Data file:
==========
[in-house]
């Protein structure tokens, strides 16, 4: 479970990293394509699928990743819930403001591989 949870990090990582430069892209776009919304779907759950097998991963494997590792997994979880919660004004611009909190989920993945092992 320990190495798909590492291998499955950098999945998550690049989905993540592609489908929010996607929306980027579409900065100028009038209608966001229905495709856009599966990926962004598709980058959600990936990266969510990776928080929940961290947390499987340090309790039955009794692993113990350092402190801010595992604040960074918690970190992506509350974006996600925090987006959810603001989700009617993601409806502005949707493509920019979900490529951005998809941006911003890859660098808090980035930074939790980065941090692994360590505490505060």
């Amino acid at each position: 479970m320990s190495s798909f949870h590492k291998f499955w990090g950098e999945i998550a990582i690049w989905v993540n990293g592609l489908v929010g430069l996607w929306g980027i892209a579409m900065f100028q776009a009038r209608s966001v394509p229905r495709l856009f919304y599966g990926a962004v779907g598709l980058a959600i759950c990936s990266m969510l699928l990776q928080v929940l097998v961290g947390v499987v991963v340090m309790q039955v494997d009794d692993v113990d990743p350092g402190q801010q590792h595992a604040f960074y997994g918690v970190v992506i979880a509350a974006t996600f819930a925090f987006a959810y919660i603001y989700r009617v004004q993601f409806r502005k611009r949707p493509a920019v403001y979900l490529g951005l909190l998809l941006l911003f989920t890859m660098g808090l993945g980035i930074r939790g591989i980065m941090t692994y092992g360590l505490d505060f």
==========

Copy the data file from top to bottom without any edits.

[in-house]
């Protein structure tokens, strides 16, 4: 479970990293394509699928990743819930403001591989 949870990090990582430069892209776009919304779907759950097998991963494997590792997994979880919660004004611009909190989920993945092992 320990190495798909590492291998499955950098999945998550690049989905993540592609489908929010996607929306980027579409900065100028009038209608966001229905495709856009599966990926962004598709980058959600990936990266969510990776928080929940961290947390499987340090309790039955009794692993113990350092402190801010595992604040960074918690970190992506509350974006996600925090987006959810603001989700009617993601409806502005949707493509920019979900490529951005998809941006911003890859660098808090980035930074939790980065941090692994360590505490505060």
């Amino acid at each position: 479970m320990s190495s798909f949870h590492k291998f499955w990090g950098e999945i998550a990582i690049w989905v993540n990293g592609l489908v929010g430069l996607w929306g980027i892209a579409m900065f100028q776009a009038r209608s966001v394509p229905r495709l856009f919304y599966g990926a962004v779907g598709l980058a959600i759950c990936s990266m969510l699928l990776q928080v929940l097998v961290g947390v499987v991963v340090m309790q039955v494997d009794d692993v113990d990743p350092g402190q801010q590792h595992a604040f960074y997994g918690v970190v992506i979880a509350a974006t996600f819930a925090f987006a959810y919660i603001y989700r009617v004004q993601f409806r502005k611009r949707p493509a920019v403001y979900l490529g951005l909190l998809l941006l911003f989920t890859m660098g808090l993945g980035i930074r939790g591989i980065m941090t692994y092992g360590l505490d505060f």